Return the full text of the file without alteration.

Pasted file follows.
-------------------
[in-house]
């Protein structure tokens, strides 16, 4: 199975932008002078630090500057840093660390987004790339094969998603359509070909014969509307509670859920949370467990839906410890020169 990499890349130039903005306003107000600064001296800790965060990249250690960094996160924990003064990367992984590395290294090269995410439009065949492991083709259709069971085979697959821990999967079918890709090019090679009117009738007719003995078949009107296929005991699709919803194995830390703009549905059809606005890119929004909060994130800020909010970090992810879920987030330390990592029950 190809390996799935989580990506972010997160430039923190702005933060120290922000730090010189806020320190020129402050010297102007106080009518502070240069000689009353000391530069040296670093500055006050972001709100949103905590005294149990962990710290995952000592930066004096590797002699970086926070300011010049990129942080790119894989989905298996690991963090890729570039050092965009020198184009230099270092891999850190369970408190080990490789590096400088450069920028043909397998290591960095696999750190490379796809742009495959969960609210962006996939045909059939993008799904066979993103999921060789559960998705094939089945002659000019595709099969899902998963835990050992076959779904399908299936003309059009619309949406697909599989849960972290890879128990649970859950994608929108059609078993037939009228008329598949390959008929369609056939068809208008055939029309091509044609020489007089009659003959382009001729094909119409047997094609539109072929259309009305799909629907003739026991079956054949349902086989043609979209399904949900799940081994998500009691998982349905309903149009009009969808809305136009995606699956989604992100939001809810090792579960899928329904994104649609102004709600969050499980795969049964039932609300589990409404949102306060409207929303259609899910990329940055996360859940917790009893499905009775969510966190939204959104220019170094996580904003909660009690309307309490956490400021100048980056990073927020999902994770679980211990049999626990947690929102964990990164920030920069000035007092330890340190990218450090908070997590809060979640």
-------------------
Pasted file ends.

[in-house]
């Protein structure tokens, strides 16, 4: 199975932008002078630090500057840093660390987004790339094969998603359509070909014969509307509670859920949370467990839906410890020169 990499890349130039903005306003107000600064001296800790965060990249250690960094996160924990003064990367992984590395290294090269995410439009065949492991083709259709069971085979697959821990999967079918890709090019090679009117009738007719003995078949009107296929005991699709919803194995830390703009549905059809606005890119929004909060994130800020909010970090992810879920987030330390990592029950 190809390996799935989580990506972010997160430039923190702005933060120290922000730090010189806020320190020129402050010297102007106080009518502070240069000689009353000391530069040296670093500055006050972001709100949103905590005294149990962990710290995952000592930066004096590797002699970086926070300011010049990129942080790119894989989905298996690991963090890729570039050092965009020198184009230099270092891999850190369970408190080990490789590096400088450069920028043909397998290591960095696999750190490379796809742009495959969960609210962006996939045909059939993008799904066979993103999921060789559960998705094939089945002659000019595709099969899902998963835990050992076959779904399908299936003309059009619309949406697909599989849960972290890879128990649970859950994608929108059609078993037939009228008329598949390959008929369609056939068809208008055939029309091509044609020489007089009659003959382009001729094909119409047997094609539109072929259309009305799909629907003739026991079956054949349902086989043609979209399904949900799940081994998500009691998982349905309903149009009009969808809305136009995606699956989604992100939001809810090792579960899928329904994104649609102004709600969050499980795969049964039932609300589990409404949102306060409207929303259609899910990329940055996360859940917790009893499905009775969510966190939204959104220019170094996580904003909660009690309307309490956490400021100048980056990073927020999902994770679980211990049999626990947690929102964990990164920030920069000035007092330890340190990218450090908070997590809060979640």